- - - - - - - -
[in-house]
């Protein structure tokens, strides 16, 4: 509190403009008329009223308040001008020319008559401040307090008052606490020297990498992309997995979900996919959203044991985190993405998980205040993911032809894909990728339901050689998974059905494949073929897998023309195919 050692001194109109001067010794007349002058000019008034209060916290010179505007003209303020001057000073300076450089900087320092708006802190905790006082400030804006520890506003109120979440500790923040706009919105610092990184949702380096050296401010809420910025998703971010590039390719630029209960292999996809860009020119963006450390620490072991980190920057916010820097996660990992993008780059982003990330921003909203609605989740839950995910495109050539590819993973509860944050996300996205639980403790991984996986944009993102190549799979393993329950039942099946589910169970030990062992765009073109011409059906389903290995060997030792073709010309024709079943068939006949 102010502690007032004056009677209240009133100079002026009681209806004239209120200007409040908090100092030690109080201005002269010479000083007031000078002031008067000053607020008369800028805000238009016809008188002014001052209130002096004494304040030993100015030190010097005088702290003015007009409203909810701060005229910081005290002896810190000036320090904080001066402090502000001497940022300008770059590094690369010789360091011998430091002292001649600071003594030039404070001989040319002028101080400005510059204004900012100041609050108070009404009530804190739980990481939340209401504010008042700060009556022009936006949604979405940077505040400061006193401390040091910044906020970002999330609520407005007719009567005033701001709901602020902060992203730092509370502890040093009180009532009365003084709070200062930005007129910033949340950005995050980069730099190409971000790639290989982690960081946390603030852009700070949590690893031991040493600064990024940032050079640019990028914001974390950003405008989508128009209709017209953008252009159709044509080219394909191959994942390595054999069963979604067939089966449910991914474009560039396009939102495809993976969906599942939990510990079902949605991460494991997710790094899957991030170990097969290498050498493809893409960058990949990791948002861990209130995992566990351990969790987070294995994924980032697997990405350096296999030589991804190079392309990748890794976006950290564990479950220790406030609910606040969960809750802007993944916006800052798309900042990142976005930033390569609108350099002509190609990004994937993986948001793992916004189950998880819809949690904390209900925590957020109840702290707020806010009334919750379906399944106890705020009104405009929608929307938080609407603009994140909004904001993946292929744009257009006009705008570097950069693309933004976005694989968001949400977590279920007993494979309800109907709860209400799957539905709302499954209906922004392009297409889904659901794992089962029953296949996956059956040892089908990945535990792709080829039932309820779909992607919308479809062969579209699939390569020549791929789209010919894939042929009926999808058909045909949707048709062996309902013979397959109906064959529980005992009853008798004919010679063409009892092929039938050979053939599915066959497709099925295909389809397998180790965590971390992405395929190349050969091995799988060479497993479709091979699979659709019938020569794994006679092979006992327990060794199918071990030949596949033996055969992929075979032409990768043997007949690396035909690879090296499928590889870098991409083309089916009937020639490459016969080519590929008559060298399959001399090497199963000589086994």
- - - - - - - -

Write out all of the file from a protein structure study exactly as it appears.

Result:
[in-house]
């Protein structure tokens, strides 16, 4: 509190403009008329009223308040001008020319008559401040307090008052606490020297990498992309997995979900996919959203044991985190993405998980205040993911032809894909990728339901050689998974059905494949073929897998023309195919 050692001194109109001067010794007349002058000019008034209060916290010179505007003209303020001057000073300076450089900087320092708006802190905790006082400030804006520890506003109120979440500790923040706009919105610092990184949702380096050296401010809420910025998703971010590039390719630029209960292999996809860009020119963006450390620490072991980190920057916010820097996660990992993008780059982003990330921003909203609605989740839950995910495109050539590819993973509860944050996300996205639980403790991984996986944009993102190549799979393993329950039942099946589910169970030990062992765009073109011409059906389903290995060997030792073709010309024709079943068939006949 102010502690007032004056009677209240009133100079002026009681209806004239209120200007409040908090100092030690109080201005002269010479000083007031000078002031008067000053607020008369800028805000238009016809008188002014001052209130002096004494304040030993100015030190010097005088702290003015007009409203909810701060005229910081005290002896810190000036320090904080001066402090502000001497940022300008770059590094690369010789360091011998430091002292001649600071003594030039404070001989040319002028101080400005510059204004900012100041609050108070009404009530804190739980990481939340209401504010008042700060009556022009936006949604979405940077505040400061006193401390040091910044906020970002999330609520407005007719009567005033701001709901602020902060992203730092509370502890040093009180009532009365003084709070200062930005007129910033949340950005995050980069730099190409971000790639290989982690960081946390603030852009700070949590690893031991040493600064990024940032050079640019990028914001974390950003405008989508128009209709017209953008252009159709044509080219394909191959994942390595054999069963979604067939089966449910991914474009560039396009939102495809993976969906599942939990510990079902949605991460494991997710790094899957991030170990097969290498050498493809893409960058990949990791948002861990209130995992566990351990969790987070294995994924980032697997990405350096296999030589991804190079392309990748890794976006950290564990479950220790406030609910606040969960809750802007993944916006800052798309900042990142976005930033390569609108350099002509190609990004994937993986948001793992916004189950998880819809949690904390209900925590957020109840702290707020806010009334919750379906399944106890705020009104405009929608929307938080609407603009994140909004904001993946292929744009257009006009705008570097950069693309933004976005694989968001949400977590279920007993494979309800109907709860209400799957539905709302499954209906922004392009297409889904659901794992089962029953296949996956059956040892089908990945535990792709080829039932309820779909992607919308479809062969579209699939390569020549791929789209010919894939042929009926999808058909045909949707048709062996309902013979397959109906064959529980005992009853008798004919010679063409009892092929039938050979053939599915066959497709099925295909389809397998180790965590971390992405395929190349050969091995799988060479497993479709091979699979659709019938020569794994006679092979006992327990060794199918071990030949596949033996055969992929075979032409990768043997007949690396035909690879090296499928590889870098991409083309089916009937020639490459016969080519590929008559060298399959001399090497199963000589086994």